The kitchen is generally the biggest area of waste in the home. Making your own yogurt and other zero waste food-related ideas are a great way to start making your kitchen more sustainable!
Related: 5 ways to reduce your kitchen waste
Choose a non-plastic shower curtain
Shower curtains are usually PVC or vinyl, and off-gas dangerous chemicals when they’re taken out of their package or heated by your shower.
Do a beach cleanup on vacation
Why not use your time off to do some good? Joining a beach cleanup can be a great way to give back to the earth that sustains you. The amount of plastic and trash you find might surprise you!
And if you have kids, you’re instilling good values in them too, instead of just having fun in the sun. Plus you’ll get in your daily dose of grounding!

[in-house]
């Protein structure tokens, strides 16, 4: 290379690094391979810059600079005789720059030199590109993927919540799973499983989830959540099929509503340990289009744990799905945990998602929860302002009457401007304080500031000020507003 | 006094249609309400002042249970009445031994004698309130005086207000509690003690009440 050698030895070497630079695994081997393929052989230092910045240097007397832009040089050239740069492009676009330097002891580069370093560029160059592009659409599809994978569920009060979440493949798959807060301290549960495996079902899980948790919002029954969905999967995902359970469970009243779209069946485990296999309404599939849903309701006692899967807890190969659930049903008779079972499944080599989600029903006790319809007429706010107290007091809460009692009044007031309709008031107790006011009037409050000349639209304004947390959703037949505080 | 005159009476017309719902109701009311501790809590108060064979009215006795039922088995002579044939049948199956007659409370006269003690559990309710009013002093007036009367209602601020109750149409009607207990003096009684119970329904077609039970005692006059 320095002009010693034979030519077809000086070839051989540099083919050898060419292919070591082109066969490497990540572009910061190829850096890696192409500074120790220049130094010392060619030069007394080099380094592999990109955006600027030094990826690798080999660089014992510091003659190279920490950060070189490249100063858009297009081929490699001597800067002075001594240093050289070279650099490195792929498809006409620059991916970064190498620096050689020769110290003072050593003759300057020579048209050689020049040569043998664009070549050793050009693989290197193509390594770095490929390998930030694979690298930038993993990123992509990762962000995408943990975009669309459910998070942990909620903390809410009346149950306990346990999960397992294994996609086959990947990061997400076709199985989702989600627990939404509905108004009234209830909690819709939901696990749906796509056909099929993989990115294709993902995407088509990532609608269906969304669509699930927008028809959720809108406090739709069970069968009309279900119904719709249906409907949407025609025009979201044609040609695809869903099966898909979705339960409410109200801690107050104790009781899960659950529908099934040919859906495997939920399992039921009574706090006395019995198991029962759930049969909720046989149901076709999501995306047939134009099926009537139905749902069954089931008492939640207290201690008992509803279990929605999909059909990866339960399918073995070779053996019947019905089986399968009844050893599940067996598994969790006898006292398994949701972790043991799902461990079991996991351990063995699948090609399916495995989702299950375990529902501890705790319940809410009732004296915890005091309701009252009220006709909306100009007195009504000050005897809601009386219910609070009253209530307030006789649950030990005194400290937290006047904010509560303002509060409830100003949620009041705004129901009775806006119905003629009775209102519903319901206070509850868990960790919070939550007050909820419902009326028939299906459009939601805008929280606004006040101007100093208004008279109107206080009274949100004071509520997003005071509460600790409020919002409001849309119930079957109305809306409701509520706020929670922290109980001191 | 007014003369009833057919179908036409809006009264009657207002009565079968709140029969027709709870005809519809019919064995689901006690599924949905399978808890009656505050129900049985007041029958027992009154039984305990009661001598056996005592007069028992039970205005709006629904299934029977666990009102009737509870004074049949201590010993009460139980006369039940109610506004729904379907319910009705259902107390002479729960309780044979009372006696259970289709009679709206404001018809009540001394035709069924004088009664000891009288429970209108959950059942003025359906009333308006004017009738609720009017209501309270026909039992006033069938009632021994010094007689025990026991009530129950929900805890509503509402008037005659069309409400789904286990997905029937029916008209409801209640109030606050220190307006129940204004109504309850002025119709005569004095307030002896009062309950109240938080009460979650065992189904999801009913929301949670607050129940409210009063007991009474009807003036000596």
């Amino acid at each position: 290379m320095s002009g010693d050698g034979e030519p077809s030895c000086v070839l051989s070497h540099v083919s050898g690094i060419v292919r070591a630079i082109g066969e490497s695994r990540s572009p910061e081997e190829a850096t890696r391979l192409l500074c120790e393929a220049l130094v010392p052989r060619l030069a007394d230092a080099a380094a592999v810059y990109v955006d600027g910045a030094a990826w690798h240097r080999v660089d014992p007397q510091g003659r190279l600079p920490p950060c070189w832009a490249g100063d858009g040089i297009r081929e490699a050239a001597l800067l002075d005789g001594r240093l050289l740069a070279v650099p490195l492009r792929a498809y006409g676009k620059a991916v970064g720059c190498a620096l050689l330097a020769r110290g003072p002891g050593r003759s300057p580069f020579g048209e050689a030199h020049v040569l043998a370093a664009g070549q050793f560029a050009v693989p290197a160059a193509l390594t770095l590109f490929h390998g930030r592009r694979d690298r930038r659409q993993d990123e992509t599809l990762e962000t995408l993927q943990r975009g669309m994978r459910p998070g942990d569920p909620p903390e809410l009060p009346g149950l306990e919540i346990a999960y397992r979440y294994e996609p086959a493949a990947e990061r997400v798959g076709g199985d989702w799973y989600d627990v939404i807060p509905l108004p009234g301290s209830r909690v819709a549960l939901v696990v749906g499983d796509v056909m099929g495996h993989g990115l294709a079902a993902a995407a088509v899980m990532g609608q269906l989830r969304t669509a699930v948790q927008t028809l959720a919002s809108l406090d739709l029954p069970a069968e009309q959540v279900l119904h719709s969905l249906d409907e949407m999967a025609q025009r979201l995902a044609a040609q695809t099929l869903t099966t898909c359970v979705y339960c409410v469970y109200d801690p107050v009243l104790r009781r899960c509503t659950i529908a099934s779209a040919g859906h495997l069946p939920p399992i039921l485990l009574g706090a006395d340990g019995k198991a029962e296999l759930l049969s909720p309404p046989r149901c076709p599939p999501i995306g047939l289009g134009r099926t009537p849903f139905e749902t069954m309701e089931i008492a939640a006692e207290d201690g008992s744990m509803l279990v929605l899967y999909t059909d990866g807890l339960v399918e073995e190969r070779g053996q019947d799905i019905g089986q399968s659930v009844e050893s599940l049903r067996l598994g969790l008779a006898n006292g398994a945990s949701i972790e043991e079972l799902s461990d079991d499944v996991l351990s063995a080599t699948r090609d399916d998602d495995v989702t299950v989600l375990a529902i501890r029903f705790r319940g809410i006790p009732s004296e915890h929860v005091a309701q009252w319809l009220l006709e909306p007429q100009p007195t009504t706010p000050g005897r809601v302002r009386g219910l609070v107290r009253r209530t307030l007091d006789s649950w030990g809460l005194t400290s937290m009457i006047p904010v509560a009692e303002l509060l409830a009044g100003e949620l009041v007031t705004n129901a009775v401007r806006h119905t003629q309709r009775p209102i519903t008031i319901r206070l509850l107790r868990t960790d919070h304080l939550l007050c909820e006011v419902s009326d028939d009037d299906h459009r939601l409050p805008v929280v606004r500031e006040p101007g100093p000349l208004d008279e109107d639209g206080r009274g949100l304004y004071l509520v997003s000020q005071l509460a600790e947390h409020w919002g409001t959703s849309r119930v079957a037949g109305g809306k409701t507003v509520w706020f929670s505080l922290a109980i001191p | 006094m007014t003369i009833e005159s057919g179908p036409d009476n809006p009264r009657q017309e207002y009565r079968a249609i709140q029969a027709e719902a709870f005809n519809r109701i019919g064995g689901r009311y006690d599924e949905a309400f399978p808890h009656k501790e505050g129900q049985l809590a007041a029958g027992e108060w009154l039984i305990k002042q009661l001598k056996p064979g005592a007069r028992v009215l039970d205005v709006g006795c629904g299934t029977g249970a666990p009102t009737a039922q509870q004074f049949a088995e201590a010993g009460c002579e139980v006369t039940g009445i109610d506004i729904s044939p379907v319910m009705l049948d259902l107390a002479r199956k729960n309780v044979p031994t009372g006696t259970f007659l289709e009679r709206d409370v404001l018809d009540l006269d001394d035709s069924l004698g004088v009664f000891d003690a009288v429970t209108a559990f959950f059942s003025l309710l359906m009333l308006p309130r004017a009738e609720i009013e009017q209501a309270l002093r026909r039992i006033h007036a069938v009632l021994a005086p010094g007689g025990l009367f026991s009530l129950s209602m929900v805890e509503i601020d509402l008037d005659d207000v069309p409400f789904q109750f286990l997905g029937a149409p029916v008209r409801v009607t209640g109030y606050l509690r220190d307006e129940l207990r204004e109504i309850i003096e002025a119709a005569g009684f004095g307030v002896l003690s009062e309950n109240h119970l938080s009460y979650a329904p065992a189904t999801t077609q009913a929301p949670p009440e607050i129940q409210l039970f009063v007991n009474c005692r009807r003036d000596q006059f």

Rethink your kids’ plastic toys
Kids toys are one of those things that just tend to pile up and multiply. Why not downsize, pass on toys, and rethink what you buy in the future?
There are plenty of wooden and DIY toys out there that will let kids use their imagination and save countless items from the landfill.
It’s especially important to avoid plastic in toys for teething, since babies are getting a dose of the chemicals in the plastic every time they chew on them. Try an all-natural rubber teething ring instead!
Ask Amazon to reduce plastic
Mama Eco has a great tip for reducing your plastic in online shopping- you can actually ask Amazon to minimize the amount of plastic and pointless packaging in the items you buy!